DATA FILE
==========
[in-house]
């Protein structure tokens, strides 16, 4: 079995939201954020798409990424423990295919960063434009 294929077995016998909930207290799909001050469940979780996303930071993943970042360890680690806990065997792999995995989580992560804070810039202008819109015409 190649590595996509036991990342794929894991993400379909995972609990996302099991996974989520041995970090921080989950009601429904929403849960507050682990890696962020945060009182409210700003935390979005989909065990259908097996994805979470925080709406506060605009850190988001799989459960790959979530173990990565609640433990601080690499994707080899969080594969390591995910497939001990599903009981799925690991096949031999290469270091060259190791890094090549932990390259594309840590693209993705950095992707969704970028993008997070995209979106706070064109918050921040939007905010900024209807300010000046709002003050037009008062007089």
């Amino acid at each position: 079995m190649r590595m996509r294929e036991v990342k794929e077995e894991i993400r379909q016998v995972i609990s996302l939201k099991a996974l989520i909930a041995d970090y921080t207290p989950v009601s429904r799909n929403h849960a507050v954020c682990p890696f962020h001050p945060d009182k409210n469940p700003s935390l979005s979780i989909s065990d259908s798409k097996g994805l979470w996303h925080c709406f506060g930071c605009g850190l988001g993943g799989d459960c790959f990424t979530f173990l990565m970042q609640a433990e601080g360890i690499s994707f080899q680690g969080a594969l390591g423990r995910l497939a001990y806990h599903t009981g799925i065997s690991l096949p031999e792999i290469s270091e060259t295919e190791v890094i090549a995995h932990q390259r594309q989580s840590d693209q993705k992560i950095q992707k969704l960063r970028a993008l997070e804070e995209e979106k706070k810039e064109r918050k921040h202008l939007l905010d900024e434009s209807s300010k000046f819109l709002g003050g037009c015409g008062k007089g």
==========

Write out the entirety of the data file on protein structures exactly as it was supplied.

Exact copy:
[in-house]
């Protein structure tokens, strides 16, 4: 079995939201954020798409990424423990295919960063434009 294929077995016998909930207290799909001050469940979780996303930071993943970042360890680690806990065997792999995995989580992560804070810039202008819109015409 190649590595996509036991990342794929894991993400379909995972609990996302099991996974989520041995970090921080989950009601429904929403849960507050682990890696962020945060009182409210700003935390979005989909065990259908097996994805979470925080709406506060605009850190988001799989459960790959979530173990990565609640433990601080690499994707080899969080594969390591995910497939001990599903009981799925690991096949031999290469270091060259190791890094090549932990390259594309840590693209993705950095992707969704970028993008997070995209979106706070064109918050921040939007905010900024209807300010000046709002003050037009008062007089």
């Amino acid at each position: 079995m190649r590595m996509r294929e036991v990342k794929e077995e894991i993400r379909q016998v995972i609990s996302l939201k099991a996974l989520i909930a041995d970090y921080t207290p989950v009601s429904r799909n929403h849960a507050v954020c682990p890696f962020h001050p945060d009182k409210n469940p700003s935390l979005s979780i989909s065990d259908s798409k097996g994805l979470w996303h925080c709406f506060g930071c605009g850190l988001g993943g799989d459960c790959f990424t979530f173990l990565m970042q609640a433990e601080g360890i690499s994707f080899q680690g969080a594969l390591g423990r995910l497939a001990y806990h599903t009981g799925i065997s690991l096949p031999e792999i290469s270091e060259t295919e190791v890094i090549a995995h932990q390259r594309q989580s840590d693209q993705k992560i950095q992707k969704l960063r970028a993008l997070e804070e995209e979106k706070k810039e064109r918050k921040h202008l939007l905010d900024e434009s209807s300010k000046f819109l709002g003050g037009c015409g008062k007089g």